Outdoor recreation is incredibly healthy and is one of the most fun ways to maintain an active lifestyle. But it’s also important we think about the natural environment we’ll be recreating in, and be aware of ways we can contribute to its sustainability.
The US Forest Service (USFS) recognizes both needs:
“The benefits to American society that outdoor recreation provides are needed more today than ever before. America spends $2 trillion dollars on crisis medical health care…Physical activity is an integral part of a healthy lifestyle, and outdoor recreation is the natural solution—a disease prevention solution—and part of the nation’s existing wellness infrastructure”
“Unmanaged recreation has contributed to degraded recreation settings, damaged
heritage sites, unacceptable resource impacts, and conflicts between users.” (source)
Here are some ways we can all take part in reversing these damaging affects while taking advantage of the many benefits of outdoor recreation:
Stay on the Trail
Whether recreation is human-powered or motor-powered, it’s important you stay on the trail system in local, regional, state and national parks, and other public lands.
Staying on the trail is one of the most practical ways we can protect these lands for the animals and plants that call them home. And to protect it for the generations who will come after us and will want to enjoy these same areas.
This includes hikers, bikers, ATVers, snowmobilers, horseback riders, skiers, snowshoers—anyone who uses trails. It could be in urban parks, remote wilderness areas and everything in-between.
One way to help protect the trail systems themselves is to stay off them when they’re muddy. After heavy rains and during spring snowmelt, these trails will stay in their best shape without impact from bike tires, ATV tires, horse hooves and even foot traffic. Either stick to dry trails or take a few days off until they firm up again.
Don’t Bring Single-Use Plastics
Waste plastic in our landfills is a major issue, as we’re sure you know. One way to practice sustainable outdoor recreation is to commit to keeping single-use plastics out of your life as much as you can, including on your activities outside.
There are lots of reusable plastic or silicon items available that are lightweight, durable and washable. Be OK with a few extra minutes cleaning up afterwards instead of dumping plastic in the trash.
[NOTE: Single-use backpacking meals can be especially problematic because you just can’t get away with not using them for some adventures, like long through-hikes. But there are ways to minimize environmental impact. This article from FieldMag.com is a helpful read.]
Leave No Trace Wilderness Ethics
“Leave No Trace” (LNT) is both the name of a specific organization and a philosophy for the way we do outdoor recreation. As the organization puts it: “It takes all of us” to recreate sustainably.
You can go to the LNT organization’s website for all kinds of details and articles. As an overview, though, here are the seven principles of Leave No Trace:
- Plan ahead and prepare
- Travel and camp on durable surfaces
- Dispose of waste properly
- Leave what you find
- Minimize campfire impacts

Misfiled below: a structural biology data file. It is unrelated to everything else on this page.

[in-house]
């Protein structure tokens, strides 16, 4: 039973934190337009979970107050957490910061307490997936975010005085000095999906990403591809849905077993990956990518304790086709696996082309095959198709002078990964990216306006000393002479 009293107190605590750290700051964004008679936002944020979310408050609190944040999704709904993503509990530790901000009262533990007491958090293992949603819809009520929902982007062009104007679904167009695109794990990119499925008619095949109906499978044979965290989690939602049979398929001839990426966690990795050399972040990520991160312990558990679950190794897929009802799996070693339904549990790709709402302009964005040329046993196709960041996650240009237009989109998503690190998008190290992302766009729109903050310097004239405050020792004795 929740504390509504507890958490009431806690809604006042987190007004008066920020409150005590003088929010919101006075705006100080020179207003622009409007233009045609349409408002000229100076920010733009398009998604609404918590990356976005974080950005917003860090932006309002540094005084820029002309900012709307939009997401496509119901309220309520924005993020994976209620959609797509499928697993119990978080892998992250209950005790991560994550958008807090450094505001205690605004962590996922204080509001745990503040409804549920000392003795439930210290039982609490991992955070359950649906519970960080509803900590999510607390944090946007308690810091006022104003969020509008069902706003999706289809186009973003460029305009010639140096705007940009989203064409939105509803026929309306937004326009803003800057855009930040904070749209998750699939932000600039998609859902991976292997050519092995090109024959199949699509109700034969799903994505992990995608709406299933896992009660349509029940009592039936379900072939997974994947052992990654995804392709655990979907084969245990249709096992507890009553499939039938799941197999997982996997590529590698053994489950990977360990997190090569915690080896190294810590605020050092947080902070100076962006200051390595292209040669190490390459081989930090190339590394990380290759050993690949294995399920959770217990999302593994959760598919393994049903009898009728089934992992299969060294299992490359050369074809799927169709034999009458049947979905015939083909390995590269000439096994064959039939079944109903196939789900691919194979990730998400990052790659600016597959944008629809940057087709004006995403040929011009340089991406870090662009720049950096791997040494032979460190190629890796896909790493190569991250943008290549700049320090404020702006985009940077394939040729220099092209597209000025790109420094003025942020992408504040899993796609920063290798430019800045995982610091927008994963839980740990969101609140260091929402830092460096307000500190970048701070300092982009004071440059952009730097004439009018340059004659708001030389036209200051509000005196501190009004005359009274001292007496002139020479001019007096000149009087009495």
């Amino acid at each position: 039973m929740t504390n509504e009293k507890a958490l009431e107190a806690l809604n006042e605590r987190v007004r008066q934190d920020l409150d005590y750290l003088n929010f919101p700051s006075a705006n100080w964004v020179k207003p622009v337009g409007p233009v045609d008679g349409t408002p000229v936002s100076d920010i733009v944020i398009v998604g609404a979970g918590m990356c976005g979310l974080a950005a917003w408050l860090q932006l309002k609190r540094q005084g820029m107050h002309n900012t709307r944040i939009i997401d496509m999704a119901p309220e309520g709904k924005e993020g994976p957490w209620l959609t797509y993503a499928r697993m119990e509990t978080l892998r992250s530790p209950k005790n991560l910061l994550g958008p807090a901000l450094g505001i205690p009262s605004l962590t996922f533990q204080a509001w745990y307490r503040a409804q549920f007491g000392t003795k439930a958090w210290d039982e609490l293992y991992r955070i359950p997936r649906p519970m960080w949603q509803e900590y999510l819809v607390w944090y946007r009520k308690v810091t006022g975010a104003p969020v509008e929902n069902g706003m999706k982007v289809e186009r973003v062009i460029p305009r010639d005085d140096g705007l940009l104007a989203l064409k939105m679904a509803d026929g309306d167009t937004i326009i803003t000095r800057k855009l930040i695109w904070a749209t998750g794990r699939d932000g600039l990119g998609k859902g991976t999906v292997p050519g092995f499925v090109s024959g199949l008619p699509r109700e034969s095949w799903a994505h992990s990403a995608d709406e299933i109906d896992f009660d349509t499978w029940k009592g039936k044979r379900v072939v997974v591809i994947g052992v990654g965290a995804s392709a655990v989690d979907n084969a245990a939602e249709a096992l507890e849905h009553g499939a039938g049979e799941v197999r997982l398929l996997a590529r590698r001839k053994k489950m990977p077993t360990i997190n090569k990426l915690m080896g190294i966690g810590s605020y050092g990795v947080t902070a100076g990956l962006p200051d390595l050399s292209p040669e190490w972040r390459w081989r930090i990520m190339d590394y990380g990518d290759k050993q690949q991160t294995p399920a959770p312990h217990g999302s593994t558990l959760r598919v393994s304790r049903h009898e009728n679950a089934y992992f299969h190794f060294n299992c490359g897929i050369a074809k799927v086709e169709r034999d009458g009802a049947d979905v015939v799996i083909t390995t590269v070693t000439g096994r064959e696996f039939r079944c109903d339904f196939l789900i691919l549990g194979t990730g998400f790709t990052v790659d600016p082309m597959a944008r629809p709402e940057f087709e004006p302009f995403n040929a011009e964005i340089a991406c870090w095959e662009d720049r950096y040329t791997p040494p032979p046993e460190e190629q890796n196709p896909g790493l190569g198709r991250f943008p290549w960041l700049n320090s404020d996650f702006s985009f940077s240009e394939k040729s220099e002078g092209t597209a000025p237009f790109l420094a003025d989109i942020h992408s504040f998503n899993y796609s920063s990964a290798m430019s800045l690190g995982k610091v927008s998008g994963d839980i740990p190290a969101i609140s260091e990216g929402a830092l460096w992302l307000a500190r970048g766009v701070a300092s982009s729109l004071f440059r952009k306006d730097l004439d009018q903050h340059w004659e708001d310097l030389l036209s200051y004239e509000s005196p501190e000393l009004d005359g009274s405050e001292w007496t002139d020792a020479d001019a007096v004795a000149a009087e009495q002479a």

- Respect wildlife
- Be considerate of other
Camp Only Where Designated
In most state and national parks and protected wilderness areas (in the US, at least) it’s illegal to camp except in designated campsites. Be sure to respect those guidelines to reduce your impact on the outdoor areas you visit. Build fires only in designated fire pits.
In those places where you’re free to camp anywhere (mostly because there aren’t any designated sites!), commit to Leave No Trace principles. For example, use a camp stove to cook and heat water instead of building a fire. Don’t damage or cut off branches from live trees.
Plan Ahead When Recreating in Popular Areas
There are growing restrictions on visitor numbers in a more and more high-traffic outdoor destinations. Some of these started during the Covid-19 era and park managers continued them. Others were already in use before that to prevent overcrowding in their most popular areas.
What that means is you’ll want to do some research before you head out, especially if you’re traveling a few hundred miles, or hopping on a plane.
An example is the new list of required vehicle reservations for Glacier National Park in Montana. During their high season, the park now requires advanced reservations for four of its most popular areas. Other parks restrict trail use to limited daily numbers, like the Fiery Furnace trail in Utah’s Arches National Park.
While this can make planning a little more work, it will make your experiences at these places more enjoyable!
Use “Green Gear”
You can practice sustainability in your outdoor recreation by supporting outdoor industry companies that are committed to sustainability. This can be through various business practices like:
- Environmentally-friendly products that avoid harmful chemicals, are durable and easy to repair, are sourced locally when possible.
- Sustainable packaging that takes advantage of recyclable or biodegradable materials.
- Ethical sourcing for gear components like down and feathers for jackets. Or using recycled materials in their products, like we do.
- Ethical business practices that include only working with companies that respect human rights and pay fair wages.
- Buying from companies with philanthropy, community involvement and giving programs.
How do you know which brands to support? The good news is that many, many outdoor recreation brands are serious about sustainability. Do some online research or go to the sites of your favorites and see what they say about it.
Recreating outdoors sustainably is a doable thing! It just takes a bit of awareness and forethought.